Family lore has it that the photograph of my grandmother (Marie Anna Friedericke Pesch [1885—1968]) was taken in 1902 or 1903 when she was 17; though it can't be determined with certainty, it seems possible she would have had her first child, my mother (Marie Bertha Emily Westfahl [1906—1995]) also pose at 17, in 1923 or '24. My grandmother looks placid and unemotional, but my mother appears carefree and happy, which might reflect a difference in generational bearing and expectations.
To learn more about the clothing they wore for the photographs, I contacted Assistant Curator Marlise Schoeny at the Ohio State University Historic Costume & Textiles Collection, Columbus. She said she would discuss the images with Curator Gayle Strege. Ms. Strege has a Bachelors of Arts in Fashion Design from Mt. Mary College, Milwaukee, and a Master of Arts in Museum Studies from the Fashion Institute of Technology, New York. Ms. Schoeny has a Bachelors of Arts in History from Miami University and a Masters of Science in Textiles and Clothing from Ohio State University. She is also a lecturer in the Ohio State Fashion Retail Studies program.
Ms. Schoeny sent the following: "Gayle Strege and I have been examining the photos and having a wonderful time analyzing the garments.
"Let’s start with your grandmother. Given that she was living in a small rural community in Wisconsin and was one of five children in a farming family, we can postulate several things about her ensemble. At first glance one might believe that the black lace bertha may be in reference to a mourning occasion, but we do not think this applies here. White dresses were often worn for graduation parades, but we don’t know if she attended school after grade school. Given her age, around 17, we think this is a sort of debutante or coming of age photograph.
"The town may or may not have had a resident photographer. At the time, photographers commonly traveled from town to town.
"Either way, it appears from the construction and drape of the garment that this is a lightweight wool or heavier cotton day dress. It has some fullness in the bodice that would create a pigeon-like front, mono-bosom silhouette which was in fashion at the time. It is not pronounced, but she was only 17 and a prominent mono-bosom would not be particularly appropriate for a young woman on a farm.
"Popular colors for wool day dresses were black, gray, and navy. Typically they were very dark colors. That being said we believe this dress to be a beige or cream. Winter white wools and creams were popular in this period. It is also possible the bodice was a heavier white or light color cotton. There are many instances of black/white combinations at this time.
"The black lace and silk ribbon piece is known as a bertha. It complements the black silk ribbons in her hair. While it was attached on some garments, we believe this was a separate piece. Lace berthas were often detachable in order to be worn with several dresses. This would have been a more expensive piece and probably one of the nicer items she owned, which is likely why it was worn for this picture. The inclusion of jewelry (the star choker and the watch and chain) also indicate she was wearing her best. The late Joan Severa (Wisconsin State Historical Society) in her book, Dressed for the Photographer, addresses the common practice of wearing your best for a picture and borrowing pieces from the photographer for the sitting.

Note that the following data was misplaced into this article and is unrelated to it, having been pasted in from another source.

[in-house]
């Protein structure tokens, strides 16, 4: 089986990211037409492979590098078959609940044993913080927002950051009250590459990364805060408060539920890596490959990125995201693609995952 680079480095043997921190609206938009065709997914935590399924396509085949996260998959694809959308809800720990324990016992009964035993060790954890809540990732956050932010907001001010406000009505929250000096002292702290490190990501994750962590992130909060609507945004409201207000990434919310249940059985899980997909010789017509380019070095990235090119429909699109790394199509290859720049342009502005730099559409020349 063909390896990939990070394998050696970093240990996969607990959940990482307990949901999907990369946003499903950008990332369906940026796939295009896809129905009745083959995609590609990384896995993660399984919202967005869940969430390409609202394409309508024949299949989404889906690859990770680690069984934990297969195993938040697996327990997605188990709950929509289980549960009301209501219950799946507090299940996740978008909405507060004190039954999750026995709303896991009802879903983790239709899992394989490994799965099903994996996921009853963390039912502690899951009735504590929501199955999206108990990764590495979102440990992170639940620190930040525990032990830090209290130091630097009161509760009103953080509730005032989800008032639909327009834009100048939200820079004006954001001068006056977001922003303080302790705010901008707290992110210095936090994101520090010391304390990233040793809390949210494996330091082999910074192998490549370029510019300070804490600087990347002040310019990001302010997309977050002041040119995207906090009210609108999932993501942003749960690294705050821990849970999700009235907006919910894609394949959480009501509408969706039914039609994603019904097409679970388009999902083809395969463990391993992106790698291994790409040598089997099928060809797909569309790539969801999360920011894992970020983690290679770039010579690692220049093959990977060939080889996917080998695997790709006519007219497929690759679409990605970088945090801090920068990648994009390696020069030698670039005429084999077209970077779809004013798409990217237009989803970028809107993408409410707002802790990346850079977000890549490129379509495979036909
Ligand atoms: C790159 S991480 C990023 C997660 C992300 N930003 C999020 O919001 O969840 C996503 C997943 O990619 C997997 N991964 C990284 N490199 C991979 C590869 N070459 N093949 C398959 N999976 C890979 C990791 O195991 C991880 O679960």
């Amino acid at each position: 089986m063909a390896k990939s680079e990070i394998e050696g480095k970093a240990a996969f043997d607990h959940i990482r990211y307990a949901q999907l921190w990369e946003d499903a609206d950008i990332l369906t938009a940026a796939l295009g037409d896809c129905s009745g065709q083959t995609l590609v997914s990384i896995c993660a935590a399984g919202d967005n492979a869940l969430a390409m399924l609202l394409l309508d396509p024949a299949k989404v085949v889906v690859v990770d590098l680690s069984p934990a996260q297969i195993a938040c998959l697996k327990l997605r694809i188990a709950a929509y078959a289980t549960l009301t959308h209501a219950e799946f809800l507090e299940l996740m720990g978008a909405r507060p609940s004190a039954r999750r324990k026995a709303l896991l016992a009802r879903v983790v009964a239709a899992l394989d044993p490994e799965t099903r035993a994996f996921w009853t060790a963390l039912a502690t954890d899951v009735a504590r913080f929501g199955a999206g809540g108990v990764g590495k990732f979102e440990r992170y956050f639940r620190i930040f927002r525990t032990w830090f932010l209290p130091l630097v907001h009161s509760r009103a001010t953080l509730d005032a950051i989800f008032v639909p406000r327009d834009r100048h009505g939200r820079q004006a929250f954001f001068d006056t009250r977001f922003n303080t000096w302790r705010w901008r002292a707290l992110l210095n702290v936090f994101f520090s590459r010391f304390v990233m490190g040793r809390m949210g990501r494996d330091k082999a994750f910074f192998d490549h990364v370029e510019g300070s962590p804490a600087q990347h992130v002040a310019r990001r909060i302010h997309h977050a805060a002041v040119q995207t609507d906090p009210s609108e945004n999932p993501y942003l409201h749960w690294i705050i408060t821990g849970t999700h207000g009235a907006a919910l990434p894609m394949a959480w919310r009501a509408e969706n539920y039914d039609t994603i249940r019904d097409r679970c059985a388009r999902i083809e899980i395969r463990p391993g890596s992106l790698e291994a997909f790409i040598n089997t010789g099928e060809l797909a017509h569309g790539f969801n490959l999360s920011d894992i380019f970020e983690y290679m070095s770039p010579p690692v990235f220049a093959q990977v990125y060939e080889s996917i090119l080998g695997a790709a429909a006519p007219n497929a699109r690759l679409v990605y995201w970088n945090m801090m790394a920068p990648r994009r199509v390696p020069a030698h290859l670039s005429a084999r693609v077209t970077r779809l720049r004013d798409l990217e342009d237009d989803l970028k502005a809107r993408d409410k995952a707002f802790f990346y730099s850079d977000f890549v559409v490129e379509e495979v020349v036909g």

"Your mother’s photograph posed more of a challenge. I’m not sure if your mom always looked young, but she looks so young in this picture! While her hair would be typical of a later 1920s, early 1930s style (marcel waves) it is not unheard of to have had this style earlier. Her hair looks wet—like she has bobby-pinned it into the waves she wants and which will stay in those waves when the pins are removed when dry. She is wearing what looks like a lightweight knit middy (sailor) top or sweater—a style that was popular for gym uniforms or other more active wear. Knits were increasingly popular in the 1920s as casual sportswear.
"The top may be wool or cotton because the fabric is not very shiny, but rayon and silk were also popular and common in this period. The style of the sweater is similar to the middy-style tops of the late teens and twenties—reflecting an increasing move to casual attire.
"While the sweater could be any number of colors, the likely choices are navy and red. These seem to be the most popular colors of middy-style tops in this period.
"Given the shape and structure of the sweater, coupled with your mother’s appearance, we date this photo 1920 to 1925.
"It would be unusual to have a picture taken outside of a particular event, such as 8th grade graduation—and this looks so much like a school picture, and that would have been in 1919 (according to her birth date and typical age of 13 for 8th grade). Without seeing the hem of her skirt it is hard to nail down exactly what year it may be."